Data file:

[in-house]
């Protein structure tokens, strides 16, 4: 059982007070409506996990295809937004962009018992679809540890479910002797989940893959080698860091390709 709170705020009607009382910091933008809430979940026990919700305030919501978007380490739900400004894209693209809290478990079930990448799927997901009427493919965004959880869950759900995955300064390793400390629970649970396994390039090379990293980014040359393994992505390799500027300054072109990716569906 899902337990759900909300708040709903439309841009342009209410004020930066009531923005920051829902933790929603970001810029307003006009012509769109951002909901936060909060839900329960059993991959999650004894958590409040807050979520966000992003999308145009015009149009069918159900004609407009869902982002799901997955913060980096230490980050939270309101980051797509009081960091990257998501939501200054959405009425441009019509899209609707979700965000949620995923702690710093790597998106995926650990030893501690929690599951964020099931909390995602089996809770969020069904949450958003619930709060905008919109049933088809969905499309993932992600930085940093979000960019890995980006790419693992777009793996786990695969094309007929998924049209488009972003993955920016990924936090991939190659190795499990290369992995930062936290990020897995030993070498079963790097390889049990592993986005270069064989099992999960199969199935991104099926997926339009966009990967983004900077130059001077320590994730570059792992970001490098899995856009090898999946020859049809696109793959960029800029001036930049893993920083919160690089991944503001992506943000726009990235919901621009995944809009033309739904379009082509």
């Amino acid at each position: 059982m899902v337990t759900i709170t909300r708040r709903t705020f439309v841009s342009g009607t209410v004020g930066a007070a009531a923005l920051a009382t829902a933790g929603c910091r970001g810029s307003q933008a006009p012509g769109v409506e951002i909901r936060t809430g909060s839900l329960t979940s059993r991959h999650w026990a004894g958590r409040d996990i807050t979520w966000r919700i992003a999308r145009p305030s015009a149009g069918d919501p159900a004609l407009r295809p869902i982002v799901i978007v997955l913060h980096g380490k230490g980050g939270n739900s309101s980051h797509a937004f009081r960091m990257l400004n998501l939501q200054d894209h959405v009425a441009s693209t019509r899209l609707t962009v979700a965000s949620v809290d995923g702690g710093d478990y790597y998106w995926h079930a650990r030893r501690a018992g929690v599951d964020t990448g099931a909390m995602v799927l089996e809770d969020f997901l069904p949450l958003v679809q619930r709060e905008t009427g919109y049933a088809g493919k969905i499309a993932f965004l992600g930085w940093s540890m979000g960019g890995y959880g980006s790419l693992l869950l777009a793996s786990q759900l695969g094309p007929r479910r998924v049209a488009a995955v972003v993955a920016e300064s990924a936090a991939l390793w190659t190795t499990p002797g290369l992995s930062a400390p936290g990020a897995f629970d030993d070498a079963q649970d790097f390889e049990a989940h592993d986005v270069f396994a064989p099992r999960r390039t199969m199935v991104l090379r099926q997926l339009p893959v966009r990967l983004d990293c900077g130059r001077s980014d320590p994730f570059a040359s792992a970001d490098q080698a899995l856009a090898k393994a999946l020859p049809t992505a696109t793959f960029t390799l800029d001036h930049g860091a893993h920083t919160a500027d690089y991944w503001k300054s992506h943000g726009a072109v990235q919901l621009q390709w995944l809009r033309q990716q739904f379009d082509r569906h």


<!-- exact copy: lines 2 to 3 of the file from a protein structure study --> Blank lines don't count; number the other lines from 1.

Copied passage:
């Protein structure tokens, strides 16, 4: 059982007070409506996990295809937004962009018992679809540890479910002797989940893959080698860091390709 709170705020009607009382910091933008809430979940026990919700305030919501978007380490739900400004894209693209809290478990079930990448799927997901009427493919965004959880869950759900995955300064390793400390629970649970396994390039090379990293980014040359393994992505390799500027300054072109990716569906 899902337990759900909300708040709903439309841009342009209410004020930066009531923005920051829902933790929603970001810029307003006009012509769109951002909901936060909060839900329960059993991959999650004894958590409040807050979520966000992003999308145009015009149009069918159900004609407009869902982002799901997955913060980096230490980050939270309101980051797509009081960091990257998501939501200054959405009425441009019509899209609707979700965000949620995923702690710093790597998106995926650990030893501690929690599951964020099931909390995602089996809770969020069904949450958003619930709060905008919109049933088809969905499309993932992600930085940093979000960019890995980006790419693992777009793996786990695969094309007929998924049209488009972003993955920016990924936090991939190659190795499990290369992995930062936290990020897995030993070498079963790097390889049990592993986005270069064989099992999960199969199935991104099926997926339009966009990967983004900077130059001077320590994730570059792992970001490098899995856009090898999946020859049809696109793959960029800029001036930049893993920083919160690089991944503001992506943000726009990235919901621009995944809009033309739904379009082509």
């Amino acid at each position: 059982m899902v337990t759900i709170t909300r708040r709903t705020f439309v841009s342009g009607t209410v004020g930066a007070a009531a923005l920051a009382t829902a933790g929603c910091r970001g810029s307003q933008a006009p012509g769109v409506e951002i909901r936060t809430g909060s839900l329960t979940s059993r991959h999650w026990a004894g958590r409040d996990i807050t979520w966000r919700i992003a999308r145009p305030s015009a149009g069918d919501p159900a004609l407009r295809p869902i982002v799901i978007v997955l913060h980096g380490k230490g980050g939270n739900s309101s980051h797509a937004f009081r960091m990257l400004n998501l939501q200054d894209h959405v009425a441009s693209t019509r899209l609707t962009v979700a965000s949620v809290d995923g702690g710093d478990y790597y998106w995926h079930a650990r030893r501690a018992g929690v599951d964020t990448g099931a909390m995602v799927l089996e809770d969020f997901l069904p949450l958003v679809q619930r709060e905008t009427g919109y049933a088809g493919k969905i499309a993932f965004l992600g930085w940093s540890m979000g960019g890995y959880g980006s790419l693992l869950l777009a793996s786990q759900l695969g094309p007929r479910r998924v049209a488009a995955v972003v993955a920016e300064s990924a936090a991939l390793w190659t190795t499990p002797g290369l992995s930062a400390p936290g990020a897995f629970d030993d070498a079963q649970d790097f390889e049990a989940h592993d986005v270069f396994a064989p099992r999960r390039t199969m199935v991104l090379r099926q997926l339009p893959v966009r990967l983004d990293c900077g130059r001077s980014d320590p994730f570059a040359s792992a970001d490098q080698a899995l856009a090898k393994a999946l020859p049809t992505a696109t793959f960029t390799l800029d001036h930049g860091a893993h920083t919160a500027d690089y991944w503001k300054s992506h943000g726009a072109v990235q919901l621009q390709w995944l809009r033309q990716q739904f379009d082509r569906h």